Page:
If the majority were correct, no case would authorize the introduction, as evidence which is relevant and admissible to a recovery of attorney's fees, such testimony as relates to a reasonable fee under the circumstances. The cases would limit the introduction of testimony to the issue of whether the actual fee was reasonable and would bar a recovery of attorney's fees where no actual fee had been proved. The cases, of course, recognize that attorney's fees are recoverable even where there is no actual agreement as to attorney's fees. See O'Neal v. Spivey, supra; Mutual Life Ins. Co. v. Chambliss, supra; Bankers Health &c. Ins. Co. v. Plumer, supra; Altamaha Convalescent Center v. Godwin, supra. There being nothing to indicate that this case is not of the latter type and should not have been tried as such, I would hold that the expert opinion testimony in this case as to a reasonable attorney's fee authorized the jury to make its award, notwithstanding the absence of any evidence as to whether actual costs had been incurred by appellees. Because there was sufficient evidence to authorize the jury to find that appellees were entitled to a recovery of attorney's fees under OCGA 13-6-11, I must dissent from the majority's reversal of the judgment in favor of appellees.
I am authorized to state that Presiding Judge Deen and Judge Pope join in this dissent.
BEASLEY, Judge, dissenting.
I respectfully dissent because both the majority and the responding dissent address an issue in Division 1 which is not properly before us. Thus a gratuitous ruling is made.
Appellant's enumeration of error is that "the trial court erred on the issue of submitting attorney's fees for the appellees to the jury." Neither in its motion for directed verdict on attorney fees, nor even in its motion for judgment notwithstanding the verdict, did counter-defendant raise the issue of whether or not there was sufficient competent evidence of the amount of attorney fees for that element of damages to be submitted to the jury. Moreover, it expressly stated that it had no exceptions to the jury charge, which included instructions on attorney fees, and it agreed that the verdict form did not need a separate space for this element of damages because it could be included in the lump sum, if there were to be any. The first time the question emerges is in appellant's brief, midway through its argument on the first enumeration of error. Thus the trial court cannot be faulted for failing to consider and rule insufficient the evidence of the amount of attorney fees presented by counter-claimant.
It is true that counter-defendant objected to the jury's being permitted to consider that element of damages. However, the primary ground of the objection was that there was no evidence of bad faith, stubborn litigiousness, or unnecessary trouble and expense. In other words, he challenged the sufficiency of evidence on the underlying or substantive basis for attorney fees, not the sufficiency of evidence for non-speculative computation of the resulting damages. He also raised another ground, that a counter-claimant cannot recover attorney fees, but that is not pursued here.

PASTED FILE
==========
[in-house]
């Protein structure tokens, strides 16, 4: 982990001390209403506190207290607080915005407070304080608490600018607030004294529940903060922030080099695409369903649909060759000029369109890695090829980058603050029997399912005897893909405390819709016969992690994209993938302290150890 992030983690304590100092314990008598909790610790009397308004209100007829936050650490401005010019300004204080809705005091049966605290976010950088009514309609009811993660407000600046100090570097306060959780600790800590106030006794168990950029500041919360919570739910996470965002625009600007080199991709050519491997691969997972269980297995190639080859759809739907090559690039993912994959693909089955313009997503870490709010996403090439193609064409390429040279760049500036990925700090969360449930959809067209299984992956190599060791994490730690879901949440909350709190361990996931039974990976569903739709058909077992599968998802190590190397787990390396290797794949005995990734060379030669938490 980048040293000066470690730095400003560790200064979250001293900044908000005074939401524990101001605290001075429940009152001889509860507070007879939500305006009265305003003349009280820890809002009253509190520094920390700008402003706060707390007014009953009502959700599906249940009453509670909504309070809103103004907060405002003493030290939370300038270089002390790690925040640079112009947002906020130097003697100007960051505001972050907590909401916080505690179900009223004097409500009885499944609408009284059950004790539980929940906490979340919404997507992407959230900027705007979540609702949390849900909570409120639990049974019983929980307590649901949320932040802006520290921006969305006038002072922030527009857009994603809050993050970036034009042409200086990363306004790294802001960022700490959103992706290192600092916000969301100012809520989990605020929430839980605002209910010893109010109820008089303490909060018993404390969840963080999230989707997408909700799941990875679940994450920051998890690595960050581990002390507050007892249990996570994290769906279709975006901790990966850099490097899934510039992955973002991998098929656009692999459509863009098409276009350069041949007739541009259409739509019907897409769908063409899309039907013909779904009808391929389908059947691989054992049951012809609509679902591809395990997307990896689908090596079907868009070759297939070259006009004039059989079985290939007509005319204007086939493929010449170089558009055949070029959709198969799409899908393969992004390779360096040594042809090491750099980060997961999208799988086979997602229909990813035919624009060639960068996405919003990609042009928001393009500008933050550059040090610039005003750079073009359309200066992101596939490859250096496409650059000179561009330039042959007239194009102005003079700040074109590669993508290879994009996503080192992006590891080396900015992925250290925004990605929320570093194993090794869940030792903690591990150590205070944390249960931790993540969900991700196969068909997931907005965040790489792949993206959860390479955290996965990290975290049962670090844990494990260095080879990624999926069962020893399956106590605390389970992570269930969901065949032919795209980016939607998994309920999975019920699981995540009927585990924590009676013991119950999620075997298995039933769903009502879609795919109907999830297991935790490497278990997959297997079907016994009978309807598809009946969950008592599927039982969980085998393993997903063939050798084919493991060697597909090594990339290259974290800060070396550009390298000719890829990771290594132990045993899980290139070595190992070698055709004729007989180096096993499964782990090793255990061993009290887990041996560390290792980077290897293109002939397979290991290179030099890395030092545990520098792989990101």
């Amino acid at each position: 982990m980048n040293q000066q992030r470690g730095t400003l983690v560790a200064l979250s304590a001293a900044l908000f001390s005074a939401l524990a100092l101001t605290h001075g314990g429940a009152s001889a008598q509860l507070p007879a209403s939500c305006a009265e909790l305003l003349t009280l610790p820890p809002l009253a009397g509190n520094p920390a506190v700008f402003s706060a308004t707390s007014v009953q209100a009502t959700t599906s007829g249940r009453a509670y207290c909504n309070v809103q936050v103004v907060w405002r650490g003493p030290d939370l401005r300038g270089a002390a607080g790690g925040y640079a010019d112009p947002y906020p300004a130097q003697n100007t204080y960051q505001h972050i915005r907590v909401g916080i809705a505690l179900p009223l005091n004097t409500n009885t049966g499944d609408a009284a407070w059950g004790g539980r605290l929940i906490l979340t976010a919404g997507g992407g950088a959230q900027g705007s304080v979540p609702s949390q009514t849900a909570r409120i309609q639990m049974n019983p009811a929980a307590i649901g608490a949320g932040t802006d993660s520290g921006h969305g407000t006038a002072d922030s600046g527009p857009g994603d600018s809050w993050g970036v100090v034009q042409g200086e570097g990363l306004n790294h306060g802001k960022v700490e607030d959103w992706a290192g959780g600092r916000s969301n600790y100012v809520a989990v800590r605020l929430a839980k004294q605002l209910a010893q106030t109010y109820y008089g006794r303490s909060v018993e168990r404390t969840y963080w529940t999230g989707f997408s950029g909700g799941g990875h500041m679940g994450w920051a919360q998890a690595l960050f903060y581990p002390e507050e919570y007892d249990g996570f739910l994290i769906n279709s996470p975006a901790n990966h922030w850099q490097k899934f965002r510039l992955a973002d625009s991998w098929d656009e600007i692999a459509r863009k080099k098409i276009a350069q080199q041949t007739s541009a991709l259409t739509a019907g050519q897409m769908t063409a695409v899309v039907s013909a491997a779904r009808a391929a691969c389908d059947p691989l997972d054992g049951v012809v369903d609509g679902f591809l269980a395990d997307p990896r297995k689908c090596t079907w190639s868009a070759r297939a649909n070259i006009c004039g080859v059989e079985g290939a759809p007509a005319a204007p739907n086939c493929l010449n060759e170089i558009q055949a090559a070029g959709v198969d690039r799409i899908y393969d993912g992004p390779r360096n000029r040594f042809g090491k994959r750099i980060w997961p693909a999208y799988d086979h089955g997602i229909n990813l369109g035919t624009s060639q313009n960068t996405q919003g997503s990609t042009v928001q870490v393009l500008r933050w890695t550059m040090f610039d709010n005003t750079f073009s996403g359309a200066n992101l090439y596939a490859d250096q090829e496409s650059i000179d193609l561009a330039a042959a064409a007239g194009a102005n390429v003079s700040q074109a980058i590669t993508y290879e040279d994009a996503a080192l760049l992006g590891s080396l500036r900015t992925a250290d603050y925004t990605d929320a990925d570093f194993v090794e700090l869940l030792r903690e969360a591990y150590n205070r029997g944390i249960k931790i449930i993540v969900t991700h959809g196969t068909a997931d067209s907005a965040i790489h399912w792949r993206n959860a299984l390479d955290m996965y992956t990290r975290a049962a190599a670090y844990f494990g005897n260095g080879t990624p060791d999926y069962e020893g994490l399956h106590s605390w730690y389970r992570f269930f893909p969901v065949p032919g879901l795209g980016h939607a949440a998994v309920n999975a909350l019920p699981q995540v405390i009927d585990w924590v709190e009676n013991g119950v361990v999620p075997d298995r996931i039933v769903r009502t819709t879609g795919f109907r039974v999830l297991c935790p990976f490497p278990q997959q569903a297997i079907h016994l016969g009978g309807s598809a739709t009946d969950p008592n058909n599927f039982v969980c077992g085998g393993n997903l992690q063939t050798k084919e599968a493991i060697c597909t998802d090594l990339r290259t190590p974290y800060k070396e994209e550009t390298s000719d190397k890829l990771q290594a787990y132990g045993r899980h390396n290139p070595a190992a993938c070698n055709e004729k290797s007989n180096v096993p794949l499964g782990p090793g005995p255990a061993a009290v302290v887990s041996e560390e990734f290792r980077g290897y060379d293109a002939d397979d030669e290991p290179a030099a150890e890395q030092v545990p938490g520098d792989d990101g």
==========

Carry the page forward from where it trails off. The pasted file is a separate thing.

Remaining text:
The quotation in the majority opinion is an excerpt of a long quotation which counsel asked to read into the record in support of the already-argued ground that there was no evidence of one of the three statutory bases for attorney fees. It comes from Cobb & Eldridge, Ga. Law of Damages (1st ed.), 9.1. He had already cited the treatise section for the position earlier advanced, and this recitation of a portion of the section as authority for it did not constitute the raising of another ground, just because reading the general quotation unbroken made mention of a principle of law not asserted as having been unmet.
The point is that the ground ruled on in Division 1 was not raised or ruled on by the trial court, because no issue was made of it. Consequently there was no ruling on the question and there is nothing for us to review in this regard. Haldi v. DeKalb County Bd. of Tax Assessors, 178 Ga. App. 521, 526 (4) (344 SE2d 236) (1986); Burbridge v. State, 182 Ga. App. 864 (2) (357 SE2d 279) (1987).
That precludes consideration of it. As stated succinctly in Kingston v. State, 127 Ga. App. 660, 661 (2) (194 SE2d 675) (1972); "Grounds which may be considered on appeal are limited to those which were urged before the trial court." In reviewing the scope of our function in MacDonald v. MacDonald, 156 Ga. App. 565, 566 (1) (275 SE2d 142) (1980), the Court summarized: "[W]e will review and correct only such error as was made by the trial court, and only on the specific basis on which it was presented to the trial judge." See also Proffitt v. State, 181 Ga. App. 564, 566 (2) (353 SE2d 61) (1987).
Richard D. Phillips, O. Dale Jenkins, for appellees.
John T. McKnight, Jr., for appellant.
Thursday May 21 13:27 EDT